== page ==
New Acetaminophen Label Warnings Needed For Stevens-Johnson Syndrome Risk: FDA
Federal drug regulators indicate that all over-the-counter drugs containing acetaminophen, which is the active ingredient in Tylenol and many other pain medications, should carry warnings about severe skin reactions, such as Stevens-Johnson syndrome (SJS) and toxic epidermal necrolysis (TEN).
In a draft guidance (PDF) issued this week, the FDA outlined what it believes the skin reaction warnings for acetaminophen drugs should look like.
The FDA has previously recommended specific label changes on a number of different acetaminophen drugs that have been directly linked to cases of Stevens-Johnson syndrome or other severe skin reactions. However, the agency is now recommending that manufacturers of any medication that contains acetaminophen carry some warning.
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Neither the guidance nor the language is legally binding on the manufacturers, but all label changes must be approved by the FDA and the guidance gives specific language that will easily win approval.
If acetaminophen manufacturers fail to update the warning label, they could be exposed to liability through product liability lawsuits if users suffer a skin reaction, as juries would likely be told that the company failed to follow the FDA’s recommendations and continued to provide inadequate warnings for consumers and the medical community.
The draft guidance comes more than a year after the FDA first linked Tylenol and Stevens-Johnson syndrome, toxic epidermal necrolysis and other severe skin reactions.
In August 2013, the FDA issued a drug safety communication notifying health care professionals and the public about the risk of skin problems from Tylenol and other acetaminophen products. In addition to cases of SJS and TEN, the agency also indicated that there may be a potential risk of acute generalized exanthematous pustulosis (AGEP).
Severe skin reactions have been been reported after the first time a consumer uses acetaminophen, as well as at other times the medication is taken, meaning that someone could experience skin problems suddenly, even if they have previously taken Tylenol or another drug containing acetaminophen.
Stevens-Johnson syndrome is a serious and life-threatening reaction that has been linked to a number of different medications. The condition results in burns to the skin that develop from the inside out, producing blisters, severe rashes, and potentially causing the skin to separate from the body. When the skin lesions affect more than 30% of the body, the condition is typically referred to as toxic epidermal necrolysis, which is a much more severe condition and may result in death.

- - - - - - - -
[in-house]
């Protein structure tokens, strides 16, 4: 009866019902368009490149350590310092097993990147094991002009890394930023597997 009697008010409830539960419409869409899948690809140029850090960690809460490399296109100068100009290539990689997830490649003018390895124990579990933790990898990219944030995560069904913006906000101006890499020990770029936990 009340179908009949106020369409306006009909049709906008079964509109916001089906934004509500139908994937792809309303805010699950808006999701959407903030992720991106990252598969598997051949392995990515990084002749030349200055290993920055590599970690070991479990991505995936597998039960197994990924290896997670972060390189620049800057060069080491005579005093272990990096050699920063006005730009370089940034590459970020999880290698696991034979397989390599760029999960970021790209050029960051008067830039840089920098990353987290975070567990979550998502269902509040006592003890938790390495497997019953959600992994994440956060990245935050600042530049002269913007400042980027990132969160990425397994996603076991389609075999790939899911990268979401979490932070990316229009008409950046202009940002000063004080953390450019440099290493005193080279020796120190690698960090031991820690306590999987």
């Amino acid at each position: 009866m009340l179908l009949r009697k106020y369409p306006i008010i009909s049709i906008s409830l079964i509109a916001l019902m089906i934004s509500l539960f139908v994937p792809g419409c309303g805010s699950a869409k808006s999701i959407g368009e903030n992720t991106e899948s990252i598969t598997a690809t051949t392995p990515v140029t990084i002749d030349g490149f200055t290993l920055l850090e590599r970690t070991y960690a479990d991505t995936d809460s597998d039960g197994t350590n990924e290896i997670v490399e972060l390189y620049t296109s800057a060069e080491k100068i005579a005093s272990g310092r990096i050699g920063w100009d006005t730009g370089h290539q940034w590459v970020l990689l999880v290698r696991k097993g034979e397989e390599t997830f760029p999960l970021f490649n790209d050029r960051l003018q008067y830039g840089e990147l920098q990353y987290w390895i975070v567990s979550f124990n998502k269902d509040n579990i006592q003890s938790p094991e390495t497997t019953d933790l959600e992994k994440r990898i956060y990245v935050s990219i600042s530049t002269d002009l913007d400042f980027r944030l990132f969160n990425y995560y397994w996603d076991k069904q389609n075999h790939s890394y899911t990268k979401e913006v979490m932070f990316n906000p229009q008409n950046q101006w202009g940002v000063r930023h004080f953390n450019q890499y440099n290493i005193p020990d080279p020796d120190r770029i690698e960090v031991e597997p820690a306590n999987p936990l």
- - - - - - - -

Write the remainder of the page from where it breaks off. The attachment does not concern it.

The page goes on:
Treatment for SJS and TEN usually require inpatient care at a hospital Burn Unit, and it can result in permanent blindness, organ failure and other serious problems.
AGEP is an outbreak of pustules on the skin, commonly referred to as a rash. It typically last about five days and usually end shortly after the victim stops taking the drug that caused the outbreak. AGEP is fatal in about 5% of all cases.
The language the FDA is encouraging drug makers to use does not include the names of any of these conditions. It simply states:
Allergy alert: acetaminophen may cause severe skin reactions. Symptoms may include:
- skin reddening
If a skin reaction occurs, stop use and seek medical help right away.
The FDA is accepting public comment on the draft guidance for the next 60 days.
Acetaminophen Liver Damage
Although Tylenol and other acetaminophen drugs are widely used and often believed to be safe, questions have been raised in recent years about potential side effects of Tylenol and whether the painkiller would have even been approved if it was introduced today.
Johnson & Johnson currently faces a growing number of Tylenol liver damage lawsuits, alleging that the manufacturer has minimized the known risk of liver failure for decades, building a false reputation for the medication and encouraging use at potentially toxic levels.
In recent years, acetaminophen has been identified as the leading cause of liver injury in the United States. It has been suggested that more than 50,000 emergency room visits each year are caused by acetaminophen, including 25,000 hospitalizations and 450 deaths.
In response to the risk, the FDA has increased efforts to raise awareness about the dangers associated with overdosing on acetaminophen, which can occur by taking multiple drugs that contain the ingredient or by accidentally taking more than the recommended maximum daily dose.
In 2011, Johnson & Johnson lowered the maximum recommended dosage on Tylenol and other acetaminophen-based products from 4,000 mg per day to 3,000 mg per day, after the FDA announced similar limits on prescription acetaminophen-based drugs, such as Vicodin and Percocet.
However, with 500 mg of acetaminophen in each tablet of Extra Strength Tylenol, there is still a narrow margin between the recommended dosage and the risk of severe and potentially life-threatening liver damage.
With more than 160 product liability lawsuits filed throughout the federal court system over the link between Tylenol and liver failure, the U.S. Judicial Panel on Multidistrict Litigation has established centralized pretrial proceedings for the cases in the Eastern District of Pennsylvania.
The first Tylenol trial dates over the liver failure risk are expected are not expected to begin until at least 2016.
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